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Flashcards in Installations Deck (29):
1

What is an Integrated development environment? (IDE)

An integrated development environment (IDE) is a software application that provides comprehensive facilities to computer programmers for software development.

An IDE normally consists of a source code editor, build automation tools, and a debugger.

2

What is Linux?

Just like Windows XP, Windows 7, Windows 8, and Mac OS X, Linux is an operating system.
An operating system is software that manages all of the hardware resources associated with your desktop or laptop.

To put it simply – the operating system manages the communication between your software and your hardware.

Without the operating system (often referred to as the “OS”), the software wouldn’t function.

3

The OS is comprised of a number of pieces:

-The Bootloader
-The kernel
-Daemons
-The Shell
-Graphical Server
-Desktop Environment
-Applications

4

Linux OS: Bootloader...what is this?

The software that manages the boot process of your computer. For most users, this will simply be a splash screen that pops up and eventually goes away to boot into the operating system.

5

Linux OS: The Kernal...what is this?

This is the one piece of the whole that is actually called “Linux”. The kernel is the core of the system and manages the CPU, memory, and peripheral devices. The kernel is the “lowest” level of the OS.

6

Linux OS: Daemojs...what is this?

These are background services (printing, sound, scheduling, etc) that either start up during boot, or after you log into the desktop.

7

Linux OS: The Shell...what is this?

You’ve probably heard mention of the Linux command line. This is the shell – a command process that allows you to control the computer via commands typed into a text interface.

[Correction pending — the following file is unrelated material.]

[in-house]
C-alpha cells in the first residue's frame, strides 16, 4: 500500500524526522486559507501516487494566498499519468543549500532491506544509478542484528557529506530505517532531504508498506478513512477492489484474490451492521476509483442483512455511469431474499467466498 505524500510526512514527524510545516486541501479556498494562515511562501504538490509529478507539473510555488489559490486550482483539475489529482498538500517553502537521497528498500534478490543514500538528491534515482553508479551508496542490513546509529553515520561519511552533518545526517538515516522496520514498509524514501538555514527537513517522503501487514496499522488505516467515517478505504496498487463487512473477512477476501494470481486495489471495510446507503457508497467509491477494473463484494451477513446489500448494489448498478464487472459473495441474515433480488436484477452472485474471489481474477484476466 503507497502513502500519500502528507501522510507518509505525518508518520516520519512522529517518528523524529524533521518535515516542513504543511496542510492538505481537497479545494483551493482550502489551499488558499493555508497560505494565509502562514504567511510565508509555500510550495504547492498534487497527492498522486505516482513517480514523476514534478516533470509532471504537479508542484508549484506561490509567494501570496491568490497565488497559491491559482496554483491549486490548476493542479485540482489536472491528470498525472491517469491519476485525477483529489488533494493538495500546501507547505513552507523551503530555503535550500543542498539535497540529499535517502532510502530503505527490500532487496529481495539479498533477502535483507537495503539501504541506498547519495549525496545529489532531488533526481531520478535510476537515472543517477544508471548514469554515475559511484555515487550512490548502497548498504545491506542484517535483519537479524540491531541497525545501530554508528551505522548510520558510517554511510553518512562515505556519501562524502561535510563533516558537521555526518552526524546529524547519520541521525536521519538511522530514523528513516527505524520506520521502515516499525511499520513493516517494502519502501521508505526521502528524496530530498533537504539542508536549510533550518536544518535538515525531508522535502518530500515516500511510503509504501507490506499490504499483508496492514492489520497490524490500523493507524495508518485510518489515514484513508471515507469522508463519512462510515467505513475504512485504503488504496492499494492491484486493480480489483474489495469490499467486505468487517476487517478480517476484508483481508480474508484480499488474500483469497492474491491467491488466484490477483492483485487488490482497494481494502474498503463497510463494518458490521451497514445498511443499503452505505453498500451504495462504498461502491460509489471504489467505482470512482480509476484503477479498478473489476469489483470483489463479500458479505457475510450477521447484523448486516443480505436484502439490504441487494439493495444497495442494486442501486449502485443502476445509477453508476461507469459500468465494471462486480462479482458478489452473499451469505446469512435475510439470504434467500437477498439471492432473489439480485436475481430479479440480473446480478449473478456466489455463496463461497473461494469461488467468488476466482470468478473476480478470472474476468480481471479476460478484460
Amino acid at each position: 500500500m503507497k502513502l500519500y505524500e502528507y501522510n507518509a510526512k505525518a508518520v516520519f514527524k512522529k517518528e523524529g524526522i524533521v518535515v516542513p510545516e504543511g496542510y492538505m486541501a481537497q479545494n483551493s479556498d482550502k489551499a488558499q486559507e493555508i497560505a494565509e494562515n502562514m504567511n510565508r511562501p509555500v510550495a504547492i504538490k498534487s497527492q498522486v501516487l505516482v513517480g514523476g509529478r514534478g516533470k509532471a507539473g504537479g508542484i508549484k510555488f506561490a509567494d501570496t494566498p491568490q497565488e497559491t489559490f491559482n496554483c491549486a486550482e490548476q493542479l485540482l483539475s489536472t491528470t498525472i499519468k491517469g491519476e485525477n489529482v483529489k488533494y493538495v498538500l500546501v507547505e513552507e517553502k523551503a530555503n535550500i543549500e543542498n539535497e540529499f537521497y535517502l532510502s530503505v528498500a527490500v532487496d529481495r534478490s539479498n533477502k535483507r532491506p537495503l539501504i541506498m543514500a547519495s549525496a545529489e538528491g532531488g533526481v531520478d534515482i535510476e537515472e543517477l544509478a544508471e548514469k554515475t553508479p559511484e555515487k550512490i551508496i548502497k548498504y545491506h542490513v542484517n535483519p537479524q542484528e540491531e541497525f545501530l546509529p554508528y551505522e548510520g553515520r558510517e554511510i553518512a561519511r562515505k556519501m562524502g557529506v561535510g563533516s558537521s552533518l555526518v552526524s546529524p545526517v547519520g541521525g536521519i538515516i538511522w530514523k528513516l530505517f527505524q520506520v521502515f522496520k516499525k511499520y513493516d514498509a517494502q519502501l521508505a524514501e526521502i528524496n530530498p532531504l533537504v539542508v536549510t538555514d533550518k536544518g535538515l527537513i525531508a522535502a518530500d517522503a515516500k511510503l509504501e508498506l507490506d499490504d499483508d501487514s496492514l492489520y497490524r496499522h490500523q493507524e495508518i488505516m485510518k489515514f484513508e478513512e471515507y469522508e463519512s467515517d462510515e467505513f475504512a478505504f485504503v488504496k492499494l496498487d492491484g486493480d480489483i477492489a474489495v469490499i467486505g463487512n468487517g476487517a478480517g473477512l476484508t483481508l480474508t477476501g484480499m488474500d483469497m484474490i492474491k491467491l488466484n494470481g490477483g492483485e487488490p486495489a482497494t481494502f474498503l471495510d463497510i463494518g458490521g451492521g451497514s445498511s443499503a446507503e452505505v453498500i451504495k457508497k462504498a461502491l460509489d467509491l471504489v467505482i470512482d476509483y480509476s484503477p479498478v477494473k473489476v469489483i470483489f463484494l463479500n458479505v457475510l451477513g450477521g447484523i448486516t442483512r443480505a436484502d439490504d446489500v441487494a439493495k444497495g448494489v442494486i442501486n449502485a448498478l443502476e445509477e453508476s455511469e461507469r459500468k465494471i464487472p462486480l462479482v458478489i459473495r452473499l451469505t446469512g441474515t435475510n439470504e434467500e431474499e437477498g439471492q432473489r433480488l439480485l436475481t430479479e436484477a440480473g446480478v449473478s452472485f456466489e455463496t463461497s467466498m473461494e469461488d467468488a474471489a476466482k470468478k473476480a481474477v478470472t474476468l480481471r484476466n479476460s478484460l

This is what, at one time, scared people away from Linux the most (assuming they had to learn a seemingly archaic command line structure to make Linux work). This is no longer the case.
With modern desktop Linux, there is no need to ever touch the command line.

8

Linux OS: Graphical Server...what is this?

This is the sub-system that displays the graphics on your monitor. It is commonly referred to as the X server or just “X”.

9

Linux OS: Desktop Environment...what is this?

This is the piece of the puzzle that the users actually interact with. There are many desktop environments to choose from (Unity, GNOME, Cinnamon, Enlightenment, KDE, XFCE, etc). Each desktop environment includes built-in applications (such as file managers, configuration tools, web browsers, games, etc).

10

Linux OS: Applications...what are they?

Desktop environments do not offer the full array of apps. Just like Windows and Mac, Linux offers thousands upon thousands of high-quality software titles that can be easily found and installed.

Most modern Linux distributions (more on this in a moment) include App Store-like tools that centralize and simplify application installation.

For example: Ubuntu Linux has the Ubuntu Software which allows you to quickly search among the thousands of apps and install them from one centralized location.

11

Linux OS: What is a “distribution?"

AKA "Distros". Different "flavours" or versions for Linux that can suit many different users. These can include: Ubuntu Linux, Linux Mint, Arch Linux, Deepin, Fedora, Debian, openSUSE, etc

12

What is the difference between Back-End and Front-End Installations?

In software engineering, the terms front end and back end refer to the separation of concerns between the presentation layer (front end), and the data access layer (back end) of a piece of software, or the physical infrastructure or hardware. In the client–server model, the client is usually considered the front end and the server is usually considered the back end, even when some presentation work is actually done on the server.